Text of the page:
As more organizations in the international development community commit themselves to supporting women’s empowerment, it has grown increasingly difficult to evaluate what that really entails.
“Everyone uses the word ‘empowerment,’” said the UN Foundation’s Alaka Basu at the Wilson Center on October 10. “It’s now such an overused word. You are empowered if you have a choice of 10 different shampoos in the grocery store; you are empowered if you have 100 kinds of cereals to buy; you are empowered by virtually anyone wanting to sell you something.”
Basu argues in her research that effective gender equality initiatives need to go “beyond that way of looking at empowerment and ask, ‘what is meaningful empowerment?’”
She was joined by Wendy Baldwin, formerly of the Population Reference Bureau, for a discussion about the effectiveness of the international development community’s efforts to empower some of the world’s most marginalized women.
Is Increasing Choices Enough?
“If we are to assume empowerment automatically means gender equality, women’s rights, women’s strength – I think that’s a misnomer,” Basu said. “Empowerment in the…sense of just expansion of choices can occur in many ways which do not touch the patriarchy, which do not touch women’s status, and therefore to assume women are empowered…[and] ideologies have changed, doesn’t make sense.”
Basu said these “instrumental” empowerment initiatives are problematic because it is hard to determine whether or not providing new choices actually changes attitudes about gender roles and rights, even if they increase practical opportunities.
“How does expansion of women’s choices lead to outcomes in other fields?” she asked. It’s not clear it does, in some cases. “Data [in some countries] shows that women who are working are very good at achieving many kinds of gross reproductive health outcomes, but when you look at their attitudes…the majority of them still think it’s justified for a man to beat his wife…if she doesn’t produce a hot meal, or if she refuses sex, or if she talks to strangers,” she said.
When it comes to quantifying progress in empowerment efforts, there has been too much exclusive reliance on hard data, such as employment and health statistics, Basu continued. For example, lower rates of sexually transmitted infections can be misleading in places where women simply aren’t allowed to have sex. In addition to quantitative data, there is a need to include additional information about changing attitudes.
What Is Successful Empowerment?
Baldwin applauded Basu’s message about expanding the traditional approach to empowerment, urging organizations to “unpack the concepts” behind their goals to determine what they define as successful empowerment.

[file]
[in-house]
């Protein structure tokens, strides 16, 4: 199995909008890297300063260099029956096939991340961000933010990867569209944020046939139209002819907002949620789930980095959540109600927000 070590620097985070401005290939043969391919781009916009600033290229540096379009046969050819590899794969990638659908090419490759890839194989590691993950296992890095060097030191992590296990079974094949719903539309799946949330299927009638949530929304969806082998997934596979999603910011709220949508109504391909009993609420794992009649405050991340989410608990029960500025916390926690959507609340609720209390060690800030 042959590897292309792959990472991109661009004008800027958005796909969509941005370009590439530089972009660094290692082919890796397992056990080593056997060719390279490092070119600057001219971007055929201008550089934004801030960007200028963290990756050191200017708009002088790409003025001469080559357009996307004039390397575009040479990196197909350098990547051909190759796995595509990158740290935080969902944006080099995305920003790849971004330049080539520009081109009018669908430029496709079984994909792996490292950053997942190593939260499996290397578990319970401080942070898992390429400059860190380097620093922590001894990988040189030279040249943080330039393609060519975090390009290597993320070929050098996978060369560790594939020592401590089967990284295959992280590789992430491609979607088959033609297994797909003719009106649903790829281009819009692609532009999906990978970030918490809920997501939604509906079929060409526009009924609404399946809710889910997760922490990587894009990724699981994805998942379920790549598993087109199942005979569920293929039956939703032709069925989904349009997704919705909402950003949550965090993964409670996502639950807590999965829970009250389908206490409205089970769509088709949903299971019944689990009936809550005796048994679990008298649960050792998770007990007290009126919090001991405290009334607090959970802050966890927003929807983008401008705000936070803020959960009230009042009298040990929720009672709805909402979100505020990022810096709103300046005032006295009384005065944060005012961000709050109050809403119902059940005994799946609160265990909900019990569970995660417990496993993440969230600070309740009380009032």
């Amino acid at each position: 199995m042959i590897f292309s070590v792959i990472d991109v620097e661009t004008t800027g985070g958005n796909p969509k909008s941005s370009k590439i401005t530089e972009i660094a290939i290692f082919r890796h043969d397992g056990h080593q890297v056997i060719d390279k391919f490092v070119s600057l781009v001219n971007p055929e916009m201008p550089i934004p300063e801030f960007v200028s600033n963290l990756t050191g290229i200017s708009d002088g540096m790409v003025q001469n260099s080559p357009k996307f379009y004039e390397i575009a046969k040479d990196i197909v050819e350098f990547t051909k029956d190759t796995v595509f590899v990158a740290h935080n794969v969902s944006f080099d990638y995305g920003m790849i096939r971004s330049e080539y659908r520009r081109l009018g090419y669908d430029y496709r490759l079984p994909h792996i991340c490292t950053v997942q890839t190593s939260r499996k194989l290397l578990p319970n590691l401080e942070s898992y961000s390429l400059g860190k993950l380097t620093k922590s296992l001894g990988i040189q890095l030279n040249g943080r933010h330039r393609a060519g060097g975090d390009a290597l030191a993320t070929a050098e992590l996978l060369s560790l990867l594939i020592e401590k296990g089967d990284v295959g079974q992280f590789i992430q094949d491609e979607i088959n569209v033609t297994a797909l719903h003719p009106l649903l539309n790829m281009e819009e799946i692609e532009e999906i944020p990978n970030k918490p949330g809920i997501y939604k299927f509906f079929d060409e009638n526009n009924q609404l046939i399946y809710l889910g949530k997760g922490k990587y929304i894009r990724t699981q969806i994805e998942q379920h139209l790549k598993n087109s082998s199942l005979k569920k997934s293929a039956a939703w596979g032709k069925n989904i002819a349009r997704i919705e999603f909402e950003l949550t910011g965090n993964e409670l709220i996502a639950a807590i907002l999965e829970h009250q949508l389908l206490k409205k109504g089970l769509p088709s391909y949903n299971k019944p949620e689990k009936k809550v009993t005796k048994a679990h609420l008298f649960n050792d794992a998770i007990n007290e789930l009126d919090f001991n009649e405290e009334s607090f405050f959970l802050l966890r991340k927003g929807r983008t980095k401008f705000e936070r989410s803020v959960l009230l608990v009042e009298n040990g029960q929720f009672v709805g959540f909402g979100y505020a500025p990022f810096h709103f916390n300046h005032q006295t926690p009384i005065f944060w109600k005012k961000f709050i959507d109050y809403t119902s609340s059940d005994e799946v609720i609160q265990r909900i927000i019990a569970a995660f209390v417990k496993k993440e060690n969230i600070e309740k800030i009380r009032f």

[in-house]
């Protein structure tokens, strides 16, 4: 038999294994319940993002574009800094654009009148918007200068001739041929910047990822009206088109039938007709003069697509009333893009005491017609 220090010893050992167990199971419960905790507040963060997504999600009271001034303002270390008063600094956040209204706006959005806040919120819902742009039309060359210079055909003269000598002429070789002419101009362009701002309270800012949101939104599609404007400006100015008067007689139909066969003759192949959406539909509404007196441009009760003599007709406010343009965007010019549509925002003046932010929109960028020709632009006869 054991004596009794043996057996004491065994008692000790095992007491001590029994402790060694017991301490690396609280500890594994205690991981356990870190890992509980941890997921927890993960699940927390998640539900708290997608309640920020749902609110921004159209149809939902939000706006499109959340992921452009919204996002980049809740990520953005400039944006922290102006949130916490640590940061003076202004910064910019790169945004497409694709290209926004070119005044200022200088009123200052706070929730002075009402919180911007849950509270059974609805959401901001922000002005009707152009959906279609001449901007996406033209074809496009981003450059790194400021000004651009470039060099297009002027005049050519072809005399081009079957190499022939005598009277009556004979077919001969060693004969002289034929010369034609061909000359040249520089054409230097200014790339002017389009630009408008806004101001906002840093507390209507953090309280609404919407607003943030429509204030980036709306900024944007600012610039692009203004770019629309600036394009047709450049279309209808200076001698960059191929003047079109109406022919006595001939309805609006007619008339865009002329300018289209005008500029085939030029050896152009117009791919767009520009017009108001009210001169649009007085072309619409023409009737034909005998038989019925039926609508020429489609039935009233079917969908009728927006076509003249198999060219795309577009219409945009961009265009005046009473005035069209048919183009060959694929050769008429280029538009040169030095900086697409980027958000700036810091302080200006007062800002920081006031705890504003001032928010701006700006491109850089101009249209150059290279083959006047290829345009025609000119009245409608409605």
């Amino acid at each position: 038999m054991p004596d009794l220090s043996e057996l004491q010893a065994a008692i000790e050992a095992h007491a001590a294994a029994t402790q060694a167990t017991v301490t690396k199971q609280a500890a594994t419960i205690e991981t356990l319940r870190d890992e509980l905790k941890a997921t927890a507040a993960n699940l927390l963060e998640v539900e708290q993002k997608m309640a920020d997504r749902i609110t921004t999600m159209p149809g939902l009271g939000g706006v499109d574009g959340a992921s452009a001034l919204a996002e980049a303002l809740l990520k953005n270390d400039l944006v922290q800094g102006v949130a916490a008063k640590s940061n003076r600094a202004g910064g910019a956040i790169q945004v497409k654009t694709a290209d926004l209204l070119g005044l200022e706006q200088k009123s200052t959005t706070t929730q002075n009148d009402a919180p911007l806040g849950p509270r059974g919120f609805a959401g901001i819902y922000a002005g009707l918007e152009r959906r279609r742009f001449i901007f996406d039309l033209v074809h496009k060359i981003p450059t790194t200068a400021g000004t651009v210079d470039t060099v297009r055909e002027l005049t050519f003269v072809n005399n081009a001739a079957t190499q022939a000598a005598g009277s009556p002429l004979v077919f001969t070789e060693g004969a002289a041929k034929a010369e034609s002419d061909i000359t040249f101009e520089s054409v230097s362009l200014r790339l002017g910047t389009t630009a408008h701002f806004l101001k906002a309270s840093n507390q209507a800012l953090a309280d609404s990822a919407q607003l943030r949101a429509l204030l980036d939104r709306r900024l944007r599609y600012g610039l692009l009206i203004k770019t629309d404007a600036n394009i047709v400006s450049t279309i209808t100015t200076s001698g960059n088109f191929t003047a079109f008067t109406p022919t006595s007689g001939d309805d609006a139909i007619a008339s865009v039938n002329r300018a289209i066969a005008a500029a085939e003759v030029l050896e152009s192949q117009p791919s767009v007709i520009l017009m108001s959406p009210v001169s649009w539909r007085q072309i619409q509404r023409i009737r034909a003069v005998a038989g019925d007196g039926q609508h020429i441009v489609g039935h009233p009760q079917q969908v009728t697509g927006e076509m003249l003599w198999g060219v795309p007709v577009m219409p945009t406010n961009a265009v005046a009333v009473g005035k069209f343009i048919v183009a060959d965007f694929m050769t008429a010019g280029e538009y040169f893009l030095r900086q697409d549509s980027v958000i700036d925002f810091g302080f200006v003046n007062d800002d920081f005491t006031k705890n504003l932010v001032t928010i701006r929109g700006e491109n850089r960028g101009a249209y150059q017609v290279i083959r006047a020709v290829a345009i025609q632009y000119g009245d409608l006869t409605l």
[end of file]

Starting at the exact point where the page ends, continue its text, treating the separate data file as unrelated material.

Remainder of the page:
The idea of women’s empowerment is not clearly defined. For example, organizations should ask themselves when they start employment initiatives whether they are addressing working in the house or out of the house, in the formal sector or the informal sector, Baldwin said. “What is it about having that job or that income that makes a difference when [women] come home?” For organizations making these decisions, “it would be extra helpful to actually understand how these concepts knit together so that you would have half a chance that pushing on this part of the concept is actually going to give you the effect at the other end that you want,” she said.
In Basu’s eyes, empowerment is best defined as an expansion of agency throughout women’s lives, not in individual sectors. “We mean expansion of choice according to [women’s] rules,” she said. “Even ‘bad’ behaviors can be an outcome of expanded choice.”
“It’s not just that with increased choice you can choose to do something or have something, but you’re also able to…choose something that goes against the norm,” agreed Baldwin. She pointed out, for example, the idea of finding better husbands doesn’t fit into the traditional empowerment narrative, and, in fact, runs counter to it in some ways. But by finding ways to encourage women to stay with men who do not abuse them and respect their rights, it is possible to foster attitudes of empowerment that go beyond economic opportunities. Such decisions help build empowerment beyond individual needs and create lasting change for multiple generations.
Baldwin said NGOs and governments working on women’s empowerment should plan their efforts with consideration for the source of empowerment. Are they merely adding additional options, or truly enabling women to choose for themselves? Without careful consideration of the difference, she suggested gender equality initiatives might struggle to find the results they aim for.
“Life Is Not a Randomly Controlled Experiment”
“Ideological change really requires you to question the patriarchy,” said Basu, “and here it appears a lot of these so-called empowering factors aren’t quite as effective as we think they are.” This does not mean there is no place for economic empowerment initiatives, she argued, but rather there ought to be greater consideration regarding their implementation.
For Baldwin, achieving better results from empowerment efforts around the world begins with self-scrutiny in the international development community. She advocated for a “mixed method” approach to evaluation that combines the usual survey data with qualitative research. “If we could structure our research to go back…and say ‘I didn’t ask you the right questions, can I ask you more?’” then we could reduce misinterpretations of purely statistical data, she said.
Basu believes that empowerment must be considered from all angles, not just in terms of commodities and economic choices: “Life is not a randomly controlled experiment – we need to have a storyline that links all of these issues.”
Basu’s research, still in progress, will be included in an upcoming white paper from the UN Foundation.
Drafted by Donald Borenstein, edited by Schuyler Null.